Françoise David appeals for calm in debate over niqab
Québec Solidaire MNA's motion against Islamophobia passes in Quebec's National Assembly
A Québec Solidaire MNA is appealing for calm in the debate around whether Muslim women should be allowed to wear niqabs during citizenship ceremonies.
Françoise David tabled a motion against Islamophobia which passed today at Quebec's National Assembly.
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David told Radio-Canada she has seen language that is "hateful, aggressive and intolerant" with regard to the Muslim community.
The motion denounces Islamophobia, hate speech and violence against all Quebecers. David tabled it one day after young people ripped a Montreal Muslim woman's head scarf off.
"I can't just sit in my home and say, 'Oh, there's no problem here.' It's impossible for me, and I would say and act the same way if people from other communities...experience that kind of attack," she said.
In the motion, David called on her colleagues to voice their concern over the increased Islamophobic and racist videos or statements on social media.
Quebec Immigration Minister Kathleen Weil joined David in denouncing Islamophobia.
In a rare bipartisan news conference after the motion passed, Weil said the vote sends a strong message.
""I think this was a gesture of responsibility...and it's a gesture to reassure people, not only Quebecers, but reassure newcomers and people who perhaps came a few generations ago," Weil said.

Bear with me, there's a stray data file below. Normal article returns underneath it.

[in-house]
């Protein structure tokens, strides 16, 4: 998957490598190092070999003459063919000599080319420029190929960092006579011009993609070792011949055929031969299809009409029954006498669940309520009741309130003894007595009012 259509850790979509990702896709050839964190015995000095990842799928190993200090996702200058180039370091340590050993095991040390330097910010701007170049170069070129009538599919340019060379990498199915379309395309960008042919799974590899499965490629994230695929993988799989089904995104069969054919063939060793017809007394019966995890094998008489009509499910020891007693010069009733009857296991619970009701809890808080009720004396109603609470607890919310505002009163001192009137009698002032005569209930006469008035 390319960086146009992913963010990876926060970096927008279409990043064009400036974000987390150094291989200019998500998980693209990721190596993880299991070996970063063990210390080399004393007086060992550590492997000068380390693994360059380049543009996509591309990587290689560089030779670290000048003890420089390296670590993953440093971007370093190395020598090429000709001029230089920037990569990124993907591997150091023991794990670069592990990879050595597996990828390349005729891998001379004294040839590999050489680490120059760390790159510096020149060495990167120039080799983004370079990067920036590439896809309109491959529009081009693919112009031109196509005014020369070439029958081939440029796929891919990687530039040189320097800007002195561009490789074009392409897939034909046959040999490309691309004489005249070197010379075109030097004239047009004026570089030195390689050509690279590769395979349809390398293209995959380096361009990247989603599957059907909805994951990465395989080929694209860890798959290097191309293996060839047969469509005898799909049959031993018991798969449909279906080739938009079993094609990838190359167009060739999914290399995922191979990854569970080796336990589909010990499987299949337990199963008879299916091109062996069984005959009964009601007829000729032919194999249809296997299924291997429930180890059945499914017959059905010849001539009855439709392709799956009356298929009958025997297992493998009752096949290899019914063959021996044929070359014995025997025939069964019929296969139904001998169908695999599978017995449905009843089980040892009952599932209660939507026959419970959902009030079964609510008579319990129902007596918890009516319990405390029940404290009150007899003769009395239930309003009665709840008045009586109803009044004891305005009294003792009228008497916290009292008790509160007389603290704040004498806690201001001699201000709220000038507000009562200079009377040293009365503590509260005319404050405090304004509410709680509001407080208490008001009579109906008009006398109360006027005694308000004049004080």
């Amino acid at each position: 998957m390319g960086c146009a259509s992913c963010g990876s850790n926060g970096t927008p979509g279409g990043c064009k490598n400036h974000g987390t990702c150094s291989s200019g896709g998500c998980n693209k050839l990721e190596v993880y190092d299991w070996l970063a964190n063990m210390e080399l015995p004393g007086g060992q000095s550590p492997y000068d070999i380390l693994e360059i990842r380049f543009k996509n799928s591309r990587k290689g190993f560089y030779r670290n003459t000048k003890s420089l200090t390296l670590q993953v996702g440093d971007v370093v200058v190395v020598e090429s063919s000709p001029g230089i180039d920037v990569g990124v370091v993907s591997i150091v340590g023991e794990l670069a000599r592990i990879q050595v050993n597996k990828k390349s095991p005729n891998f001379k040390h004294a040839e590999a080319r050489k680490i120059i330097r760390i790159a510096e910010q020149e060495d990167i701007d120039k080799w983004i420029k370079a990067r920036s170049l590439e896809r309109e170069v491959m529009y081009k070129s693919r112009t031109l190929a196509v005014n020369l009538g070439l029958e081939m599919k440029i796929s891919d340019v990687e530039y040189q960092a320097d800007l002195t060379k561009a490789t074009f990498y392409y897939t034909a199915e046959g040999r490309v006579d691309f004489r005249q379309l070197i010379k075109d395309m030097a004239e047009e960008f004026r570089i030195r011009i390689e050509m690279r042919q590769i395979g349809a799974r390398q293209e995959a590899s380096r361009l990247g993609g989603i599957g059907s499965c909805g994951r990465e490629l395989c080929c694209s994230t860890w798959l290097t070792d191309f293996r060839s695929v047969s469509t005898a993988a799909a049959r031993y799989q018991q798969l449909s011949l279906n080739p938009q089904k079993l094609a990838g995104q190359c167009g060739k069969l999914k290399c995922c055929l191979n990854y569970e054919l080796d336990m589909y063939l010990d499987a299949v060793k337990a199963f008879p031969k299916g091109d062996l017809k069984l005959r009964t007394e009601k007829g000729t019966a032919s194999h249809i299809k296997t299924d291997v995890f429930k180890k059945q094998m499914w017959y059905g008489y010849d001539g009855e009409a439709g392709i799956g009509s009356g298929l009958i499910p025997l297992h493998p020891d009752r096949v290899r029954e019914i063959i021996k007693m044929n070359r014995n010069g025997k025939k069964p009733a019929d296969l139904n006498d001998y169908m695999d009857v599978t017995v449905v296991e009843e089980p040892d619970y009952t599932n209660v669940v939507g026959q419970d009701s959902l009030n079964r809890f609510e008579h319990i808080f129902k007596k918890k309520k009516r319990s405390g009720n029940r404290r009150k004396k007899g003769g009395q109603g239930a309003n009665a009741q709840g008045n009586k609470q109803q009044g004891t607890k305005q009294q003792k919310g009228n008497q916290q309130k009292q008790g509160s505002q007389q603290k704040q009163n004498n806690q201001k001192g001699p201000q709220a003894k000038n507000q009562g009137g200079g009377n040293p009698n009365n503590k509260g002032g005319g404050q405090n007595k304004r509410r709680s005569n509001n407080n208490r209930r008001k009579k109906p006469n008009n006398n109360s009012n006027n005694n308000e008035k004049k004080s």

David said Islamophobia has been inflamed by the federal election and the continued debate among leaders over the niqab. She said she hopes her motion brings some calm to a divided province.
The wearing of the niqab during the citizenship oath has become a hot topic in the federal campaign. NDP Leader Tom Mulcair, Liberal Leader Justin Trudeau and Green Party Leader Elizabeth May oppose the ban, while Conservative Leader Stephen Harper and Bloc Québécois Leader Gilles Duceppe support it.
While David said she's personally opposed to the niqab, she said the federal election should "not be a referendum on the niqab, but rather a referendum on nine years of Conservative rule" that she said have been detrimental to the environment, workers and women's rights.
"The issue of the niqab will be resolved in the Supreme Court, but the question of relations between the majority in Quebec and its minorities, including the Muslim minority, must be settled in Quebec outside an election campaign," she said.
Since the Conservative government implemented a policy in 2011 stating that candidates for citizenship must remove any kind of face covering when taking the public citizenship oath, only two women have decided to not go through with the ceremony.